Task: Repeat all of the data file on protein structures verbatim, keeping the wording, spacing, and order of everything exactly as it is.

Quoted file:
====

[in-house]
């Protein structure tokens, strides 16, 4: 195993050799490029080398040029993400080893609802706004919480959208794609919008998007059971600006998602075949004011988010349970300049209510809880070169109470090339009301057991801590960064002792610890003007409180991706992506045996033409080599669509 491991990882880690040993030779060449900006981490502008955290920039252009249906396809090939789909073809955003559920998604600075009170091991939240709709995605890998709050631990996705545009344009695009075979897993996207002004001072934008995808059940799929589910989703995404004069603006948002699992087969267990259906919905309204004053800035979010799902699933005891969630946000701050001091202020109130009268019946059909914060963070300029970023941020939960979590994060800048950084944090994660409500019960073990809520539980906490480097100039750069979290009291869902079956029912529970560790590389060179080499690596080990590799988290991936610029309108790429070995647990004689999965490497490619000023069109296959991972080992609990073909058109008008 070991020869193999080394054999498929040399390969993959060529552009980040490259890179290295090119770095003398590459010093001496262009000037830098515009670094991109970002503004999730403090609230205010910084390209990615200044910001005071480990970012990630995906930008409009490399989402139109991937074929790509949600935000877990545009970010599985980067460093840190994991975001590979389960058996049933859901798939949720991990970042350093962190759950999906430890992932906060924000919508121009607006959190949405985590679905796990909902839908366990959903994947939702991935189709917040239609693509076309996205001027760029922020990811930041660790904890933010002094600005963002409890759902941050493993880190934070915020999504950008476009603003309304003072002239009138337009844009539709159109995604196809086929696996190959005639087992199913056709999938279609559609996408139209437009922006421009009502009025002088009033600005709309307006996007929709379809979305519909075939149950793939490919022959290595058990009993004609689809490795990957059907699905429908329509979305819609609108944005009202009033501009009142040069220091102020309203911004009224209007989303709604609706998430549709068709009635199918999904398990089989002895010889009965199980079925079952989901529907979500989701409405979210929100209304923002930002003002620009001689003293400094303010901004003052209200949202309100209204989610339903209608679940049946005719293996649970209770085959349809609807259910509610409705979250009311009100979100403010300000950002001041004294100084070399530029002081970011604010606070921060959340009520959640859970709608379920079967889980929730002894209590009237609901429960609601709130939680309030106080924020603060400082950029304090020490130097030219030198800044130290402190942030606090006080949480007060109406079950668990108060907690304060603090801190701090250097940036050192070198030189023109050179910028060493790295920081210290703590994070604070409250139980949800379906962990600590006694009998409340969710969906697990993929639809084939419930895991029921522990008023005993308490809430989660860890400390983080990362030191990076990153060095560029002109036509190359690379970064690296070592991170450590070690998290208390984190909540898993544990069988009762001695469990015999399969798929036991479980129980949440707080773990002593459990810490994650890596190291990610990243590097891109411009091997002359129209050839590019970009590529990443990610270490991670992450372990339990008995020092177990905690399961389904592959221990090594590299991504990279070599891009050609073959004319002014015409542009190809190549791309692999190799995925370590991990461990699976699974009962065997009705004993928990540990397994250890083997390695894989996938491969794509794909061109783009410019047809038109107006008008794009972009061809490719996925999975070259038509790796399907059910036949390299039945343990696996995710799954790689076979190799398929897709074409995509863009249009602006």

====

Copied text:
[in-house]
């Protein structure tokens, strides 16, 4: 195993050799490029080398040029993400080893609802706004919480959208794609919008998007059971600006998602075949004011988010349970300049209510809880070169109470090339009301057991801590960064002792610890003007409180991706992506045996033409080599669509 491991990882880690040993030779060449900006981490502008955290920039252009249906396809090939789909073809955003559920998604600075009170091991939240709709995605890998709050631990996705545009344009695009075979897993996207002004001072934008995808059940799929589910989703995404004069603006948002699992087969267990259906919905309204004053800035979010799902699933005891969630946000701050001091202020109130009268019946059909914060963070300029970023941020939960979590994060800048950084944090994660409500019960073990809520539980906490480097100039750069979290009291869902079956029912529970560790590389060179080499690596080990590799988290991936610029309108790429070995647990004689999965490497490619000023069109296959991972080992609990073909058109008008 070991020869193999080394054999498929040399390969993959060529552009980040490259890179290295090119770095003398590459010093001496262009000037830098515009670094991109970002503004999730403090609230205010910084390209990615200044910001005071480990970012990630995906930008409009490399989402139109991937074929790509949600935000877990545009970010599985980067460093840190994991975001590979389960058996049933859901798939949720991990970042350093962190759950999906430890992932906060924000919508121009607006959190949405985590679905796990909902839908366990959903994947939702991935189709917040239609693509076309996205001027760029922020990811930041660790904890933010002094600005963002409890759902941050493993880190934070915020999504950008476009603003309304003072002239009138337009844009539709159109995604196809086929696996190959005639087992199913056709999938279609559609996408139209437009922006421009009502009025002088009033600005709309307006996007929709379809979305519909075939149950793939490919022959290595058990009993004609689809490795990957059907699905429908329509979305819609609108944005009202009033501009009142040069220091102020309203911004009224209007989303709604609706998430549709068709009635199918999904398990089989002895010889009965199980079925079952989901529907979500989701409405979210929100209304923002930002003002620009001689003293400094303010901004003052209200949202309100209204989610339903209608679940049946005719293996649970209770085959349809609807259910509610409705979250009311009100979100403010300000950002001041004294100084070399530029002081970011604010606070921060959340009520959640859970709608379920079967889980929730002894209590009237609901429960609601709130939680309030106080924020603060400082950029304090020490130097030219030198800044130290402190942030606090006080949480007060109406079950668990108060907690304060603090801190701090250097940036050192070198030189023109050179910028060493790295920081210290703590994070604070409250139980949800379906962990600590006694009998409340969710969906697990993929639809084939419930895991029921522990008023005993308490809430989660860890400390983080990362030191990076990153060095560029002109036509190359690379970064690296070592991170450590070690998290208390984190909540898993544990069988009762001695469990015999399969798929036991479980129980949440707080773990002593459990810490994650890596190291990610990243590097891109411009091997002359129209050839590019970009590529990443990610270490991670992450372990339990008995020092177990905690399961389904592959221990090594590299991504990279070599891009050609073959004319002014015409542009190809190549791309692999190799995925370590991990461990699976699974009962065997009705004993928990540990397994250890083997390695894989996938491969794509794909061109783009410019047809038109107006008008794009972009061809490719996925999975070259038509790796399907059910036949390299039945343990696996995710799954790689076979190799398929897709074409995509863009249009602006």